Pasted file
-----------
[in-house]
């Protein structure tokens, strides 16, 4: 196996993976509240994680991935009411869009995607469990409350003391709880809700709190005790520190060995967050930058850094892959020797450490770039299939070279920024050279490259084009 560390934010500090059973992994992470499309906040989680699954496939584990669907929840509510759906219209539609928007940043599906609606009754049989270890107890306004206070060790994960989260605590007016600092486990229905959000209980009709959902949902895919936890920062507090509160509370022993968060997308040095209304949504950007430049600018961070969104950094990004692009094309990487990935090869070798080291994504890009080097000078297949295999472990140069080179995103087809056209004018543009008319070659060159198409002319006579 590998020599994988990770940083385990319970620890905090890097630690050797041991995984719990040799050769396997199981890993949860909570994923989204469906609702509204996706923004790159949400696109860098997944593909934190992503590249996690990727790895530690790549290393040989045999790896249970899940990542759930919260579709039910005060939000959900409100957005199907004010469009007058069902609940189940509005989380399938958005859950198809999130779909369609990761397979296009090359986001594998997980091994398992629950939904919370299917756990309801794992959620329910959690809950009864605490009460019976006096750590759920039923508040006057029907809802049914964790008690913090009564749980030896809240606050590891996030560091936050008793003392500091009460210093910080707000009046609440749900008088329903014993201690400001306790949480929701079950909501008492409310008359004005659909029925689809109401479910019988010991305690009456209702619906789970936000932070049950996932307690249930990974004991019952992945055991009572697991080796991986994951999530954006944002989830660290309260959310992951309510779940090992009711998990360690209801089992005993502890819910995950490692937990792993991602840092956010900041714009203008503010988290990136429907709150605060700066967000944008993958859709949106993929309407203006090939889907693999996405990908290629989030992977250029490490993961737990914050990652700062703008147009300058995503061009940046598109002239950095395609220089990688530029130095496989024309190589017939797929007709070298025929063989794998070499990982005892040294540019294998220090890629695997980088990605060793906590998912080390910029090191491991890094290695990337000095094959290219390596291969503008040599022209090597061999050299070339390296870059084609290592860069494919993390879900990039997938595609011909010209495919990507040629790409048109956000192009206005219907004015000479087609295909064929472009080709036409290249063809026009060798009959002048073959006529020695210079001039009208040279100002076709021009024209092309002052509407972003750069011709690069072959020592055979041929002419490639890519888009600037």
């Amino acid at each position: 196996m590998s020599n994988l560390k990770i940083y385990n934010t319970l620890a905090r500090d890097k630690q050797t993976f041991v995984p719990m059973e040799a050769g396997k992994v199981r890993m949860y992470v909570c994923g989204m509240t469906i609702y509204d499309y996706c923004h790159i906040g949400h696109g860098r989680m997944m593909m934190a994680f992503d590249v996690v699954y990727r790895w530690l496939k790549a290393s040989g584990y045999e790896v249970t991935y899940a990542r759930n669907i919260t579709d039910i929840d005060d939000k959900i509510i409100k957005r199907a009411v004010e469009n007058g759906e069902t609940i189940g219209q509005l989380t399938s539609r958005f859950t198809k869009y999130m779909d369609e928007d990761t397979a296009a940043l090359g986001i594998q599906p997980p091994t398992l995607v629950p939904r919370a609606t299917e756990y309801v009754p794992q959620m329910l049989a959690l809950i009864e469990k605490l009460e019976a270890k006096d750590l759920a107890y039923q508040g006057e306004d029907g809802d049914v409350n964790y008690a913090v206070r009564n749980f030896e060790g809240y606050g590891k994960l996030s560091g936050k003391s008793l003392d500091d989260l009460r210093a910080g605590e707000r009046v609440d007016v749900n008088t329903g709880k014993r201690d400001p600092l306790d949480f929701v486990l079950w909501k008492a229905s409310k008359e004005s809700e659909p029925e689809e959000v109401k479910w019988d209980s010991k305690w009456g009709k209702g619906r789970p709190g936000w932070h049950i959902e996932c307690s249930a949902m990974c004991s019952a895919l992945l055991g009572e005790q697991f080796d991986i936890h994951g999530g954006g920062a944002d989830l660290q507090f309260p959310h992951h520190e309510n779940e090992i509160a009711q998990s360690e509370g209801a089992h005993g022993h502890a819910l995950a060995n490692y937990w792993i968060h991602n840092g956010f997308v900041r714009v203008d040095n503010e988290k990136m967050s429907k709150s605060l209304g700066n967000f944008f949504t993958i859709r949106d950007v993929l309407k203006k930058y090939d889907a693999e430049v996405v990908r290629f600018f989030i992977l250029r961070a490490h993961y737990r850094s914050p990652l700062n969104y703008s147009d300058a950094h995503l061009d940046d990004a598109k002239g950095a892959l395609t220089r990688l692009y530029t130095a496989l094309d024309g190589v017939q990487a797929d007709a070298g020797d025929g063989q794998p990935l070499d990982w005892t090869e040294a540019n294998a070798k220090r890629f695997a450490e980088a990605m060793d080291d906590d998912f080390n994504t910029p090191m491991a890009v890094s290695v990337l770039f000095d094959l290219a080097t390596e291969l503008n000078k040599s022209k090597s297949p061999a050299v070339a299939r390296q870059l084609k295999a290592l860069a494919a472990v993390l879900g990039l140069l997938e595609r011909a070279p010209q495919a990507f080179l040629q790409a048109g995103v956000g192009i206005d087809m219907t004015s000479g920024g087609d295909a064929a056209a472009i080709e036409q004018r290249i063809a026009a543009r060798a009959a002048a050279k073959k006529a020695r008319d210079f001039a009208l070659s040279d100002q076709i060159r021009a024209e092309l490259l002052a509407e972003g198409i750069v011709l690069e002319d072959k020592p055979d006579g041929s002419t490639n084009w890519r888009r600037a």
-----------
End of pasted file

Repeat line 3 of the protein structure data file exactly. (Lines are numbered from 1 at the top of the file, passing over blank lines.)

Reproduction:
């Amino acid at each position: 196996m590998s020599n994988l560390k990770i940083y385990n934010t319970l620890a905090r500090d890097k630690q050797t993976f041991v995984p719990m059973e040799a050769g396997k992994v199981r890993m949860y992470v909570c994923g989204m509240t469906i609702y509204d499309y996706c923004h790159i906040g949400h696109g860098r989680m997944m593909m934190a994680f992503d590249v996690v699954y990727r790895w530690l496939k790549a290393s040989g584990y045999e790896v249970t991935y899940a990542r759930n669907i919260t579709d039910i929840d005060d939000k959900i509510i409100k957005r199907a009411v004010e469009n007058g759906e069902t609940i189940g219209q509005l989380t399938s539609r958005f859950t198809k869009y999130m779909d369609e928007d990761t397979a296009a940043l090359g986001i594998q599906p997980p091994t398992l995607v629950p939904r919370a609606t299917e756990y309801v009754p794992q959620m329910l049989a959690l809950i009864e469990k605490l009460e019976a270890k006096d750590l759920a107890y039923q508040g006057e306004d029907g809802d049914v409350n964790y008690a913090v206070r009564n749980f030896e060790g809240y606050g590891k994960l996030s560091g936050k003391s008793l003392d500091d989260l009460r210093a910080g605590e707000r009046v609440d007016v749900n008088t329903g709880k014993r201690d400001p600092l306790d949480f929701v486990l079950w909501k008492a229905s409310k008359e004005s809700e659909p029925e689809e959000v109401k479910w019988d209980s010991k305690w009456g009709k209702g619906r789970p709190g936000w932070h049950i959902e996932c307690s249930a949902m990974c004991s019952a895919l992945l055991g009572e005790q697991f080796d991986i936890h994951g999530g954006g920062a944002d989830l660290q507090f309260p959310h992951h520190e309510n779940e090992i509160a009711q998990s360690e509370g209801a089992h005993g022993h502890a819910l995950a060995n490692y937990w792993i968060h991602n840092g956010f997308v900041r714009v203008d040095n503010e988290k990136m967050s429907k709150s605060l209304g700066n967000f944008f949504t993958i859709r949106d950007v993929l309407k203006k930058y090939d889907a693999e430049v996405v990908r290629f600018f989030i992977l250029r961070a490490h993961y737990r850094s914050p990652l700062n969104y703008s147009d300058a950094h995503l061009d940046d990004a598109k002239g950095a892959l395609t220089r990688l692009y530029t130095a496989l094309d024309g190589v017939q990487a797929d007709a070298g020797d025929g063989q794998p990935l070499d990982w005892t090869e040294a540019n294998a070798k220090r890629f695997a450490e980088a990605m060793d080291d906590d998912f080390n994504t910029p090191m491991a890009v890094s290695v990337l770039f000095d094959l290219a080097t390596e291969l503008n000078k040599s022209k090597s297949p061999a050299v070339a299939r390296q870059l084609k295999a290592l860069a494919a472990v993390l879900g990039l140069l997938e595609r011909a070279p010209q495919a990507f080179l040629q790409a048109g995103v956000g192009i206005d087809m219907t004015s000479g920024g087609d295909a064929a056209a472009i080709e036409q004018r290249i063809a026009a543009r060798a009959a002048a050279k073959k006529a020695r008319d210079f001039a009208l070659s040279d100002q076709i060159r021009a024209e092309l490259l002052a509407e972003g198409i750069v011709l690069e002319d072959k020592p055979d006579g041929s002419t490639n084009w890519r888009r600037a």